I love going down to Princeton, where Eugenides lives and teaches, and seeing religion everywhere (it’s not that prevelant up the road a bit in the suburbs of New York). Certainly Eugenides has plenty of samples from which to create this divergent cast of characters.

  4. Trevor says:

    You know, Jerry, I’m a big Eugenides fan even though I only truly love The Virgin Suicides. I was much less a fan of Middlesex, though it has stuck with me for years, certainly becoming part of my literary world. I’m excited for his new novel . . .

  5. Ken says:

    I enjoyed this but it seemed, again, incomplete as it seems (from what I can tell) like an excerpt from a novel. Betsy makes many smart comments which caused me to think even more about this thoughtful, well-written (I think) excerpt.

  6. Aaron says:

    Excerpt or not, I was unsurprisingly disappointed by this story, which I found just far too tedious for words. The first six pages seemed at least palatable, as we’re introduced to the well-intentioned Mitchell, and given a sidelong glance at the ways in which he is failing to be a good Christian, namely in the way he holds back and mitigates the extent to which he will give of himself. A volunteer, sure, but on his own terms, and not doing so in order to alleviate the suffering of others, but so as to assuage his own youthful pangs. (The moment at which he breaks this barrier — playing with the boy and the jack-in-the-box — is one of the few moments that works here.)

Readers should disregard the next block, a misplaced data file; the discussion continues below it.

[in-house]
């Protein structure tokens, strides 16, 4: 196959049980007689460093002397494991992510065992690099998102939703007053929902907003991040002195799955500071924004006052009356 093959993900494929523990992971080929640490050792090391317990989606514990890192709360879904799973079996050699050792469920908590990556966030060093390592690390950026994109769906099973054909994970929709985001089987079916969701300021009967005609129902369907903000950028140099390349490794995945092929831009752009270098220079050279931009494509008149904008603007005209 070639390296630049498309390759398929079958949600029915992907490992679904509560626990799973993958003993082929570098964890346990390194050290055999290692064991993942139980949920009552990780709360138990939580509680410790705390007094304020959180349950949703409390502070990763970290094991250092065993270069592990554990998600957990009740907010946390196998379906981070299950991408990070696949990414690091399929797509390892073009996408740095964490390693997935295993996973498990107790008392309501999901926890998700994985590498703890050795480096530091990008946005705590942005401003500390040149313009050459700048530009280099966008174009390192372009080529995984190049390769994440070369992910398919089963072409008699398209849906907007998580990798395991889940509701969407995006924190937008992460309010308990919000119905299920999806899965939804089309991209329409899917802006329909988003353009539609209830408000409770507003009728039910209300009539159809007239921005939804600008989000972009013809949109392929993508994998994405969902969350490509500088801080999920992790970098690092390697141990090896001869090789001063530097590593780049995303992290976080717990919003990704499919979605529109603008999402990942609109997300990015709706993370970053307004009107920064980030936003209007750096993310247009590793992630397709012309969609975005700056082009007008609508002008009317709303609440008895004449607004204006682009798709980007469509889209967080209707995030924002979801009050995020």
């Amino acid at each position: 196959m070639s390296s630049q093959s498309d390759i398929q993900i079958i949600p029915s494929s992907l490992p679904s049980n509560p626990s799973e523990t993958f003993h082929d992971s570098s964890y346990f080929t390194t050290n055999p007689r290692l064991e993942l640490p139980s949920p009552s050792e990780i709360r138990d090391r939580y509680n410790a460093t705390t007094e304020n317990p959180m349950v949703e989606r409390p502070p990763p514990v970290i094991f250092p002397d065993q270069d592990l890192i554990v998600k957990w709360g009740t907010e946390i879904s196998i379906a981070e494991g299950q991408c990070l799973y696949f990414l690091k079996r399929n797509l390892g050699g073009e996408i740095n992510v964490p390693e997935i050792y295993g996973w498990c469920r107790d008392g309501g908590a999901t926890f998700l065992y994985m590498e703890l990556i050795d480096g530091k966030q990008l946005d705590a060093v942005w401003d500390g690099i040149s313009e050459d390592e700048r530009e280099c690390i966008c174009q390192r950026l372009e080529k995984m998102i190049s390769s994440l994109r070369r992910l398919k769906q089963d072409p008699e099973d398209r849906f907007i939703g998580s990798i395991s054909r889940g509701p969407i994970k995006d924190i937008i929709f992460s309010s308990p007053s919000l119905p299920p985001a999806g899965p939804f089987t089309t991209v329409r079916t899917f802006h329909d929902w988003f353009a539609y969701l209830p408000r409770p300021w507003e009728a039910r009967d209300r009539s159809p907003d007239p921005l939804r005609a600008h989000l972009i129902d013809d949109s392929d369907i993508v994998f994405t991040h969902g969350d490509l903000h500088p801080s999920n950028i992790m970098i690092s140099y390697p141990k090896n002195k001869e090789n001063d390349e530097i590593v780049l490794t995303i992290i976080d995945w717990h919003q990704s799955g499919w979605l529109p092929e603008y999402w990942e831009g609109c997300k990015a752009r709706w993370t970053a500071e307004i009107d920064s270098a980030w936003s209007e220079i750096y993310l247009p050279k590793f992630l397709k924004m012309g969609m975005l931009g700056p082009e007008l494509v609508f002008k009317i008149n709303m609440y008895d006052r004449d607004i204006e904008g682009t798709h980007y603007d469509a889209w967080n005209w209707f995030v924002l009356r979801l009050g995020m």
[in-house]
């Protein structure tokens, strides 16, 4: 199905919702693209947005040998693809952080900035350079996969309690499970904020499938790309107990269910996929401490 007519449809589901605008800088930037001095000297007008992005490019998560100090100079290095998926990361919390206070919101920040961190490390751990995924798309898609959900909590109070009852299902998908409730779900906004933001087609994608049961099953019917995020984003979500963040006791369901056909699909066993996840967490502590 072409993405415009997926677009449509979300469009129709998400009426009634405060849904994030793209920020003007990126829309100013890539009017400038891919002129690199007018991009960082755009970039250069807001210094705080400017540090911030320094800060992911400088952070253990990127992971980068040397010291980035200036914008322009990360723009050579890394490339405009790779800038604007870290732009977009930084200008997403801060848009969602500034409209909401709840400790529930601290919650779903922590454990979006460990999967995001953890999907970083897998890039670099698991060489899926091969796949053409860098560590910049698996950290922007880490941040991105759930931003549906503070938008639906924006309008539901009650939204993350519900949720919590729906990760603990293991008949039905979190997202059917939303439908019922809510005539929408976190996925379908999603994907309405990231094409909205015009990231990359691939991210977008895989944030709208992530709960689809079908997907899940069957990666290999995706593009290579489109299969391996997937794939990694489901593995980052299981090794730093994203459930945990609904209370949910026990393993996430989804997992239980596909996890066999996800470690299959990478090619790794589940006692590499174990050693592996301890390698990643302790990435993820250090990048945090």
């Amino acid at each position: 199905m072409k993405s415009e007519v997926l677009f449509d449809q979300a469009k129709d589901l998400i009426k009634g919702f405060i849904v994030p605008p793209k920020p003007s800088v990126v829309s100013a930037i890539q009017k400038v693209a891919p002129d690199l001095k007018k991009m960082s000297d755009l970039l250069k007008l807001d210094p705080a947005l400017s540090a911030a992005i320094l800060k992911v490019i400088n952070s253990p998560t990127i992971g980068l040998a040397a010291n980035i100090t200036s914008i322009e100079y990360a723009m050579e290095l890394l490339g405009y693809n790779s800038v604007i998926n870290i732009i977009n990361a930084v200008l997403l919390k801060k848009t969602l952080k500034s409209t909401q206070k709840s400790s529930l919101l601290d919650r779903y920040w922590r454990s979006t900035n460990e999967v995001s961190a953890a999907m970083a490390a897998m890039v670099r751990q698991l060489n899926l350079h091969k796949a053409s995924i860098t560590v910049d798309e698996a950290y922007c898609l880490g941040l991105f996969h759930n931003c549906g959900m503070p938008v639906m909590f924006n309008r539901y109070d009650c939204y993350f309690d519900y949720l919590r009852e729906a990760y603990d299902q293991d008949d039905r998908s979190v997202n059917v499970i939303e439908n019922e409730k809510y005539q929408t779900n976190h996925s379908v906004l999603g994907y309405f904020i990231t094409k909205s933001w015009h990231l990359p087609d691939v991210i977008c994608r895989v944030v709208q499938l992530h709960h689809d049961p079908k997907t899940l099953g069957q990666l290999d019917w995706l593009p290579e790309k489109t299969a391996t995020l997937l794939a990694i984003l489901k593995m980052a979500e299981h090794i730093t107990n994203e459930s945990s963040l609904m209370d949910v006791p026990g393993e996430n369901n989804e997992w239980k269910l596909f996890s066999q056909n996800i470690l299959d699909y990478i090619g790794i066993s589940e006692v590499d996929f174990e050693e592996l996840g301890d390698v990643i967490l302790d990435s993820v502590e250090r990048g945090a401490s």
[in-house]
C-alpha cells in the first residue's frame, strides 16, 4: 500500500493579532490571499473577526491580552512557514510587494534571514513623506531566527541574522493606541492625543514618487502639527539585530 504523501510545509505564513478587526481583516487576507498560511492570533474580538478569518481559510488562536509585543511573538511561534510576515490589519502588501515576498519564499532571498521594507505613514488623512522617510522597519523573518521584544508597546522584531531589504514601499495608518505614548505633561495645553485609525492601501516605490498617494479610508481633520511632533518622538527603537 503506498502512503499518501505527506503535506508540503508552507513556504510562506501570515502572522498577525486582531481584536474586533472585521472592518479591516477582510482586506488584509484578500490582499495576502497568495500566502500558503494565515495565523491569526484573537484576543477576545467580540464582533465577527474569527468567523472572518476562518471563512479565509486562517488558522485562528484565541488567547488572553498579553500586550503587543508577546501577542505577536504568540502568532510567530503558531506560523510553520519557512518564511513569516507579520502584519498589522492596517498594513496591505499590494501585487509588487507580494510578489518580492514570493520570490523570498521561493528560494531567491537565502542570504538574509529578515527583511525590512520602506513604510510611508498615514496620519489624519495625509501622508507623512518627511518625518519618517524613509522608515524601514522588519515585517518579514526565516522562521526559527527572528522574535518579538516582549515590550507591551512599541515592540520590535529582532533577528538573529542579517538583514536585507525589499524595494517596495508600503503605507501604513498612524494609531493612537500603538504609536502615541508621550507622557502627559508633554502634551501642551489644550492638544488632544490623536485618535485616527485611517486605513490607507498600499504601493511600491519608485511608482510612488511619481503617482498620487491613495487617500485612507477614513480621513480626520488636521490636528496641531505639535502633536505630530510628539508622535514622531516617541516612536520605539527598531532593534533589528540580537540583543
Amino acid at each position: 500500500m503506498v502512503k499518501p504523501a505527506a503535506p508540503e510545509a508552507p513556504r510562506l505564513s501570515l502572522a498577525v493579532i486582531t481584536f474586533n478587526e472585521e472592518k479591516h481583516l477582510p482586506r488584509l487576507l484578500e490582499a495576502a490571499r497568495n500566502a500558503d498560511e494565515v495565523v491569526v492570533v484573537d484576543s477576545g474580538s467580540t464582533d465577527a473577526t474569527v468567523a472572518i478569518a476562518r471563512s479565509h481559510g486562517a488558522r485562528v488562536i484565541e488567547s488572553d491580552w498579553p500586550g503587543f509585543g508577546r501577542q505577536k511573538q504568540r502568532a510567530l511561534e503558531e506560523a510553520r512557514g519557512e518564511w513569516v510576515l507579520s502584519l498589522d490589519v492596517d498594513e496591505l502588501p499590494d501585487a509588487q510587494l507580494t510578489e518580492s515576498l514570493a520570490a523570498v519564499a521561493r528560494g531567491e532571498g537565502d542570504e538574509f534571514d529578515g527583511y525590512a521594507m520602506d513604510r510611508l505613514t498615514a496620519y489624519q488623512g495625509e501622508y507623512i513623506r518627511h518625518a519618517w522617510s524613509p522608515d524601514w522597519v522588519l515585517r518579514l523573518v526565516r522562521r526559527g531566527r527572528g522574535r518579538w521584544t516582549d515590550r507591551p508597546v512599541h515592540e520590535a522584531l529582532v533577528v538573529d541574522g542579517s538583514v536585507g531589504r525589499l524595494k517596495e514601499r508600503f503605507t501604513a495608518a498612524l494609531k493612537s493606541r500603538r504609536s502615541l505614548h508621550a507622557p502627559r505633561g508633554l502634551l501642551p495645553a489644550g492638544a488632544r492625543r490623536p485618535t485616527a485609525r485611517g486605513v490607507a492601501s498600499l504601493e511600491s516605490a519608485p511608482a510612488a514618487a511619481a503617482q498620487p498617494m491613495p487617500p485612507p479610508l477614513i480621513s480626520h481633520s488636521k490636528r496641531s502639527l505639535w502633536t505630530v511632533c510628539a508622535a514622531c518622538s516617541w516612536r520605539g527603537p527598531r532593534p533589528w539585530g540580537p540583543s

That said, the last half-dozen pages start to devolve into a discussion of the story’s structure and theme, with Mitchell analyzing the Jesus Prayer (so as to allow for that awful ending). Random colleagues show up just long enough to make a theological point. As for the lengthy finale itself, in which the protagonist buys his train ticket, the bhang lassi, and the rickshaw ride . . . it’s hard to relate these to anything from the previous segments in the care facility. Mitchell’s revelation here seems like a whole ‘nother animal, and reads to me as if Eugenides realized that he needed to wrap up the short story somehow.